Pakistan and crisis management
I was amazed listening to the Minister of State (MoS) for Foreign Affairs that Pakistan is now ahead of some developed countries in compliance of Financial Action Task Force (FATF) regulations and fulfilled requirements on thirty-four indicators of FATF while the process of whitelisting has started with the recent announcement of the global body.
It is not the first time that Pakistan emerged out of a crisis as a strong nation. I am sure, most of us cannot forget March 03, 2009, a terrible day for Pakistan cricket, when terrorists attacked Sri Lankan cricket team and suddenly international cricket vanished from Pakistan. I remember the passion during the final of second PSL held in Lahore on March 05, 2017, we decided to join Qaddafi Stadium to witness the return of cricket to Pakistan. We boarded the bus from Barkat Market for the stadium; my son Arham was almost four years old and I was educating him to cling around my chest if there was any blast; everyone can imagine the uncertainty, the fear, and the panic surrounding cricketing events during those times. Then what happened, Pakistan became the Champions Trophy winners, Babar Azam, the number one batter of ODIs and T20Is, and several others among top five rankings.
The devastation of the 2005 earthquake is in our memories with the exemplary response of the entire nation to extend every support to the victims. Extensive mobilisation of resources from tents, blankets, medicines, and prefabricated houses by local artisans to the groceries people donated abundantly for the restoration of normal life in affected areas were all exemplary. The response and the recovery from the floods during 2010 exemplify innate abilities of the nation to manage a crisis effectively. Managing pandemics such as dengue, covid-19 and to an extent polio are also good examples of the country’s ability to successfully respond to a crisis.
Pakistan has surprised the world with her abilities to counter terrorism. We suffered the most, we sacrificed the most, we lost the most but we arose as the most successful nation in combating the terrorism. Our skills, our abilities, our determination and probably above all our engagement with every component of society, from rebels to internally displaced people, made it a model for other nations to follow. We achieved what remained impossible for an alliance of 30 countries.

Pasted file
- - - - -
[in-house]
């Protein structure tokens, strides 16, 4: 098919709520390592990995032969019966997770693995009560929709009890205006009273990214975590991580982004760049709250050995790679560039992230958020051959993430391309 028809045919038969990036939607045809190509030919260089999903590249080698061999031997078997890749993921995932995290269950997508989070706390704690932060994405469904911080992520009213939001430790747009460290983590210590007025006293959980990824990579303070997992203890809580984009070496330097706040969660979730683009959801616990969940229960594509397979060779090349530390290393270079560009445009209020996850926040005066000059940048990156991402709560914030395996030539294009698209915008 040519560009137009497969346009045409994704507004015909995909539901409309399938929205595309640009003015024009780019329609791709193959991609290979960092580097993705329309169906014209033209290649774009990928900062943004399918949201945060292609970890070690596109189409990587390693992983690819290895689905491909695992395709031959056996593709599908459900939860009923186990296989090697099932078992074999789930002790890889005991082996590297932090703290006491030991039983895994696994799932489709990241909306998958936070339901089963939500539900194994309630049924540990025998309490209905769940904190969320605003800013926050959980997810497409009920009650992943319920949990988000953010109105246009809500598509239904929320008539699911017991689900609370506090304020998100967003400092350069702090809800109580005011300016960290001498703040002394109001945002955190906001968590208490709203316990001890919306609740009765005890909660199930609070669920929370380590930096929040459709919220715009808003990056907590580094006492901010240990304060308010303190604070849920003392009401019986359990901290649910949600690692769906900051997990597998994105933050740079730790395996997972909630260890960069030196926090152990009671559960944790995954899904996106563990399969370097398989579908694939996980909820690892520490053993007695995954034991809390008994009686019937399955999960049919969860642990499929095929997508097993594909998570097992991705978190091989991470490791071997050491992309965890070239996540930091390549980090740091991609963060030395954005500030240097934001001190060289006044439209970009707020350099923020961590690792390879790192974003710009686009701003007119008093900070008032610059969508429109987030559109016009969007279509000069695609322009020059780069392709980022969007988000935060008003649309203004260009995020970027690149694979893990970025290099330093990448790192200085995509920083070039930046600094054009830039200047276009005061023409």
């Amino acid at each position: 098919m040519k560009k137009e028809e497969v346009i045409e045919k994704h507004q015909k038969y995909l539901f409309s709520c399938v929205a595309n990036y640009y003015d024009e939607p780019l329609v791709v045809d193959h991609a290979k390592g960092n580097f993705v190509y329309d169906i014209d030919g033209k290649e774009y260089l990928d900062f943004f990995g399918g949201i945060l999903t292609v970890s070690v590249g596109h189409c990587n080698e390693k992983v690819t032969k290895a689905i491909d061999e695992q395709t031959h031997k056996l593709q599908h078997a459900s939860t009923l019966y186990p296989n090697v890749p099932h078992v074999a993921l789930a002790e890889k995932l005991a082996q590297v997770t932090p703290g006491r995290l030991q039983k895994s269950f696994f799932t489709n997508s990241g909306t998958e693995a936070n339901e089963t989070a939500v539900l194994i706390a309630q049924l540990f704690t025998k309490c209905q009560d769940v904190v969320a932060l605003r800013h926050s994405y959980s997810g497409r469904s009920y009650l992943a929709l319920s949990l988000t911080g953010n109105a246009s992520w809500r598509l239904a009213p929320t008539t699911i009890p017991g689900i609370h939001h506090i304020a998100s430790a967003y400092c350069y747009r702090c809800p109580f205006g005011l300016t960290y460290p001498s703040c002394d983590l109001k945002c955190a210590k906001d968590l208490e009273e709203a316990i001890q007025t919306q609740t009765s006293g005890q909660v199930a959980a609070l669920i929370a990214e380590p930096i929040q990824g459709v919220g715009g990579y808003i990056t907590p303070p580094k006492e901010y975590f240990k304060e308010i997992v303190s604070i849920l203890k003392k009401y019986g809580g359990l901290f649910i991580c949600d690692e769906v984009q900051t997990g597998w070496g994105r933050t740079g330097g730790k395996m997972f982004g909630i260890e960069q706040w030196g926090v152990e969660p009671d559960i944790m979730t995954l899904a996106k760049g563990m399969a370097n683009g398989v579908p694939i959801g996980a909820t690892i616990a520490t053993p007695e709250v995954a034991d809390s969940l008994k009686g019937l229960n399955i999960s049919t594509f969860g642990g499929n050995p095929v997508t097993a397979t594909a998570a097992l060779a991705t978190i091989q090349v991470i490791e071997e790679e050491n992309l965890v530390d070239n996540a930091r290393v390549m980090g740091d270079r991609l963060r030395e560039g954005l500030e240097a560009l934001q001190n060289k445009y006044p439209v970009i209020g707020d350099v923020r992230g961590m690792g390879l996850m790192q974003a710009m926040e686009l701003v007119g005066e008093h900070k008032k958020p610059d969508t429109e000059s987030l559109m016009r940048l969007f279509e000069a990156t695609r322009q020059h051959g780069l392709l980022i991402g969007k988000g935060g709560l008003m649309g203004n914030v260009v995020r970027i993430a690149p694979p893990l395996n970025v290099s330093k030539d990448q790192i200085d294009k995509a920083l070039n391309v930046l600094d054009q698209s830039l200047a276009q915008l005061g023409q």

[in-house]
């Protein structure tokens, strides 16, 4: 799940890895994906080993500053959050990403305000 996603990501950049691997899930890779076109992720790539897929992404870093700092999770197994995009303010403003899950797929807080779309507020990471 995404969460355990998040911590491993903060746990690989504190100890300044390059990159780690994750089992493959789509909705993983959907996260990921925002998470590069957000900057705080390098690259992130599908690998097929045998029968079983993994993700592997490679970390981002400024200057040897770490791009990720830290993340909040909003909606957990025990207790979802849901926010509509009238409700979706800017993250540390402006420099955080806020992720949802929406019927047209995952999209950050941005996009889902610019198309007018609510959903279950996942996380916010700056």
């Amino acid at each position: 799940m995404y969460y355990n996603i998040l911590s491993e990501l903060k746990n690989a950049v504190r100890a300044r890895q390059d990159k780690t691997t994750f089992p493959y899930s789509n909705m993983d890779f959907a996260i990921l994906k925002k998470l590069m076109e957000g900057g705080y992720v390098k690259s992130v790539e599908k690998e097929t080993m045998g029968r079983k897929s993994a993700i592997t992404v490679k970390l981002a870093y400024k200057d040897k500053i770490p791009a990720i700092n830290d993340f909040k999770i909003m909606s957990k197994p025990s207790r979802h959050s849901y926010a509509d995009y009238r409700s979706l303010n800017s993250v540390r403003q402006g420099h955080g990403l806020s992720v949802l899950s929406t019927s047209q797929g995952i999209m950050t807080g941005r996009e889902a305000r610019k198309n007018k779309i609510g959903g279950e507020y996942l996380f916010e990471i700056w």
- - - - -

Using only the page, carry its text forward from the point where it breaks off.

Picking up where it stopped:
It is because of our exceptional abilities in crisis management as a nation. According to Kash and Darling from University of Pittsburgh, Kansas, USA, “a crisis is defined as any unplanned event that can cause serious damage to the public; shut down the businesses; disrupt operations; cause physical or environmental calamity; or threaten financial standing or image of the nation.”
Mitigation and prevention of crisis, during day-to-day operations one cannot predict every unseen aspect of operations. Management of unforeseen issues which usually lead to a crisis is mostly missing in a number of organisations around the world. Sometimes, despite appropriate measures, crisis surprises organisations with new and unique dimensions. Therefore, the experience curve has its place in strategic planning and management about learning from mistakes. Managerial activities such as scenario analysis, contingency planning and focusing on the negatives of risk management to bring balance have evolved in contemporary studies. Minimising the risk and zero tolerance for violation of codes needs good management and governance practices with wide-ranging command and control systems for people with authority to develop efficient communities. Response and monitoring, we are prone to sudden and extensive crises due to complex operations and technological vulnerabilities. Organisations are now equipped to precisely predict when and what types of crises are expected to face. It is important for strong communities to ensure regular evaluation to determine preparations to deal with probable devastations.
Four factors including people & leadership, financial position, stakeholder support, and supply chain risk management can provide sustainable recovery and effective review of the crisis to avoid incessant shocks. An able pool of professionals and technically trained people in the country have usually proved their abilities, such as the recent FATF crisis, to prevent the nation from complete breakdown and chaos. Our leadership despite several challenges rose to the occasion on several strategic fronts. We remained fortunate to have a close liaison with key stakeholders both globally and in the region, however, we certainly failed at some key occasions. Our supply chain of essential goods and services is no more stable as evident by recurrent shortages, therefore needs serious attention and long-term planning for a stable future, it is certainly not possible without a strong financial position which is currently on default lines thus needs instant and reliable measures to avoid a greater crisis.